Cytokine storms created by COVID-19 are causing major organ destruction and death.
In a recent study at Augusta University, researchers found that replacing the usual filter in a kidney dialysis machine with a filter known to trap these tiny proteins may help avoid the devastation.
One leader of the study is Dr. Azeem Mohammed, a nephrologist at the Medical College of Georgia and Augusta University Health System.
Cytokines are supposed to destroy the virus, but there is such a high level of cytokines that they are actually destroying organs.
The researchers were already working with patients with COVID-19 who, like many critically ill patients, needed dialysis because their kidneys were failing.
They wondered if dialysis could also be used much earlier in the disease course to cleanse the blood of excessive, destructive cytokines and stop the damage to the kidneys and other organs.
They found the Oxiris filter set, used for more than a decade in Europe and Asia, works like a sponge to capture and absorb cytokines along with toxins released by bacteria called endotoxins which also induce cytokines, as well as toxins typically filtered by the kidneys called uremic toxins.
Like standard kidney dialysis filters, these also filter excess fluid and contain the blood thinner heparin, which can reduce clots, another concern with this novel viral infection, in which strokes also are being reported even in young people.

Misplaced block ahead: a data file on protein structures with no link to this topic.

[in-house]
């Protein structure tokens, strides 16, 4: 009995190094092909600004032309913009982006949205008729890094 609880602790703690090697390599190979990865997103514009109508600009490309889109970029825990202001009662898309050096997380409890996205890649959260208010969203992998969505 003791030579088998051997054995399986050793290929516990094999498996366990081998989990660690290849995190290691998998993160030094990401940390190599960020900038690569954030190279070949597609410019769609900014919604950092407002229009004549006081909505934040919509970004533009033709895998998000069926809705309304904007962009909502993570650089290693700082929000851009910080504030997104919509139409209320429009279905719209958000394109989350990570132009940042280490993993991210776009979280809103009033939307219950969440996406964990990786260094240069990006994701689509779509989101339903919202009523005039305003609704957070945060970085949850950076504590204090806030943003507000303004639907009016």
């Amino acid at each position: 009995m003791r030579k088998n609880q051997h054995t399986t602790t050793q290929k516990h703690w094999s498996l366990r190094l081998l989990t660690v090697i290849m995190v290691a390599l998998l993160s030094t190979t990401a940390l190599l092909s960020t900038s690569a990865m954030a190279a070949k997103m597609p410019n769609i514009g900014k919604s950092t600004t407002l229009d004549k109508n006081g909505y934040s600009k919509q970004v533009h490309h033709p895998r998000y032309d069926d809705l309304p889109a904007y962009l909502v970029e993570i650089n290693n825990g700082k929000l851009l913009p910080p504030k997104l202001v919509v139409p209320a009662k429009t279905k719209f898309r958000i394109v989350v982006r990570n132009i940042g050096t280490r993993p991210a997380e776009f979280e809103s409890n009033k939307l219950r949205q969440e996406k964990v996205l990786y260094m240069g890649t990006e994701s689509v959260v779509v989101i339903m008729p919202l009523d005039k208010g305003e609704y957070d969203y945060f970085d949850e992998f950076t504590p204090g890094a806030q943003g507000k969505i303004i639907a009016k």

Its use in Europe and Asia includes treating sepsis, another overwhelming and typically bacterial infection that also produces a cytokine storm.
Beginning last week at AU Health System, when patients show signs of big respiratory problems and are headed to intensive care, the researchers are using this blood filter for up to 72 hours, the outside limit for the life of a filter.
They are assessing cytokine levels before the new therapy, then at 24 and 48 hours to look at trends and assess how the patients are doing clinically.
The nephrologists expect to see cytokine levels fall and the clinical status improves.
While they are not yet conducting a clinical trial, they are collecting this kind of data on patients as well as comparative data on similar patients, who were treated before the availability of the filter, and have begun steps to enable a traditional, clinical trial for their treatment of the novel virus.
The team says if they can come in early in the disease process, patients will not do so poorly, they will not have so much organ dysfunction, they will probably have less clotting, less ARDS, and less kidney failure.
ARDS, or adult respiratory distress syndrome, is a leading cause of death from COVID-19, in which cytokines, as well as the virus, attack the lungs, and a clear indicator that more trouble is ahead.
The team is optimistic as well about the safety of the procedure, which requires ultrasound-guided temporary placement of a catheter into an internal jugular vein.
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